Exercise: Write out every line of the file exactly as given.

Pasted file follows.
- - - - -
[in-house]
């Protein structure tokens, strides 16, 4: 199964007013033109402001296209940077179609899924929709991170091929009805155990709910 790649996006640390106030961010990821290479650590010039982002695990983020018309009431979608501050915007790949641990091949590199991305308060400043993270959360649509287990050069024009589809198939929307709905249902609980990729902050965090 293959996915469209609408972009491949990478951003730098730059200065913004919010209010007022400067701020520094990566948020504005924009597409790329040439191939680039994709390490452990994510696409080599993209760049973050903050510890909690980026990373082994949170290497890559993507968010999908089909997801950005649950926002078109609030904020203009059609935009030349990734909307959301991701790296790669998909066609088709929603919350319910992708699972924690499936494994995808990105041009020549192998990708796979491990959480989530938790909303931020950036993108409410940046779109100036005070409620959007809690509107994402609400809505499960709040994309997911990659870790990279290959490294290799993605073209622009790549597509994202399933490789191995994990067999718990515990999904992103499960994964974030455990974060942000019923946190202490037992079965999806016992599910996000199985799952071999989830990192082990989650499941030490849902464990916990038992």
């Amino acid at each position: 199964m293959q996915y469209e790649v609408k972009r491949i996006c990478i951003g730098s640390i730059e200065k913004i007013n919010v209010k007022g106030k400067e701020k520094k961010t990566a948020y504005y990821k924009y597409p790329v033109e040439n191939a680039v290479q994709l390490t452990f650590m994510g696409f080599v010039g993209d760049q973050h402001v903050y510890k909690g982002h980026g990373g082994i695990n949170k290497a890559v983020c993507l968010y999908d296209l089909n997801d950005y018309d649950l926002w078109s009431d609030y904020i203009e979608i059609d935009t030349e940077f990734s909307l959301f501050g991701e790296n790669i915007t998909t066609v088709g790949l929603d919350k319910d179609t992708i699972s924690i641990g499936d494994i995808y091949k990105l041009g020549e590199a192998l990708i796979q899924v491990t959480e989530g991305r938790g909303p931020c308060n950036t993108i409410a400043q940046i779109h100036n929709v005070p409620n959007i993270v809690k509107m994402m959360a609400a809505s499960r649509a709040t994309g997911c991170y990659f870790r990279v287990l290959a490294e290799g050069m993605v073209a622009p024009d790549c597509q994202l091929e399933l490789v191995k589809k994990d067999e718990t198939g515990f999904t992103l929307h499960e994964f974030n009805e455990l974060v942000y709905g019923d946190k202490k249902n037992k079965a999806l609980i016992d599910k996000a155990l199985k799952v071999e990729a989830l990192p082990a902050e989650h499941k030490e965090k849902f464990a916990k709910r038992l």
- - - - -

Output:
[in-house]
């Protein structure tokens, strides 16, 4: 199964007013033109402001296209940077179609899924929709991170091929009805155990709910 790649996006640390106030961010990821290479650590010039982002695990983020018309009431979608501050915007790949641990091949590199991305308060400043993270959360649509287990050069024009589809198939929307709905249902609980990729902050965090 293959996915469209609408972009491949990478951003730098730059200065913004919010209010007022400067701020520094990566948020504005924009597409790329040439191939680039994709390490452990994510696409080599993209760049973050903050510890909690980026990373082994949170290497890559993507968010999908089909997801950005649950926002078109609030904020203009059609935009030349990734909307959301991701790296790669998909066609088709929603919350319910992708699972924690499936494994995808990105041009020549192998990708796979491990959480989530938790909303931020950036993108409410940046779109100036005070409620959007809690509107994402609400809505499960709040994309997911990659870790990279290959490294290799993605073209622009790549597509994202399933490789191995994990067999718990515990999904992103499960994964974030455990974060942000019923946190202490037992079965999806016992599910996000199985799952071999989830990192082990989650499941030490849902464990916990038992």
């Amino acid at each position: 199964m293959q996915y469209e790649v609408k972009r491949i996006c990478i951003g730098s640390i730059e200065k913004i007013n919010v209010k007022g106030k400067e701020k520094k961010t990566a948020y504005y990821k924009y597409p790329v033109e040439n191939a680039v290479q994709l390490t452990f650590m994510g696409f080599v010039g993209d760049q973050h402001v903050y510890k909690g982002h980026g990373g082994i695990n949170k290497a890559v983020c993507l968010y999908d296209l089909n997801d950005y018309d649950l926002w078109s009431d609030y904020i203009e979608i059609d935009t030349e940077f990734s909307l959301f501050g991701e790296n790669i915007t998909t066609v088709g790949l929603d919350k319910d179609t992708i699972s924690i641990g499936d494994i995808y091949k990105l041009g020549e590199a192998l990708i796979q899924v491990t959480e989530g991305r938790g909303p931020c308060n950036t993108i409410a400043q940046i779109h100036n929709v005070p409620n959007i993270v809690k509107m994402m959360a609400a809505s499960r649509a709040t994309g997911c991170y990659f870790r990279v287990l290959a490294e290799g050069m993605v073209a622009p024009d790549c597509q994202l091929e399933l490789v191995k589809k994990d067999e718990t198939g515990f999904t992103l929307h499960e994964f974030n009805e455990l974060v942000y709905g019923d946190k202490k249902n037992k079965a999806l609980i016992d599910k996000a155990l199985k799952v071999e990729a989830l990192p082990a902050e989650h499941k030490e965090k849902f464990a916990k709910r038992l």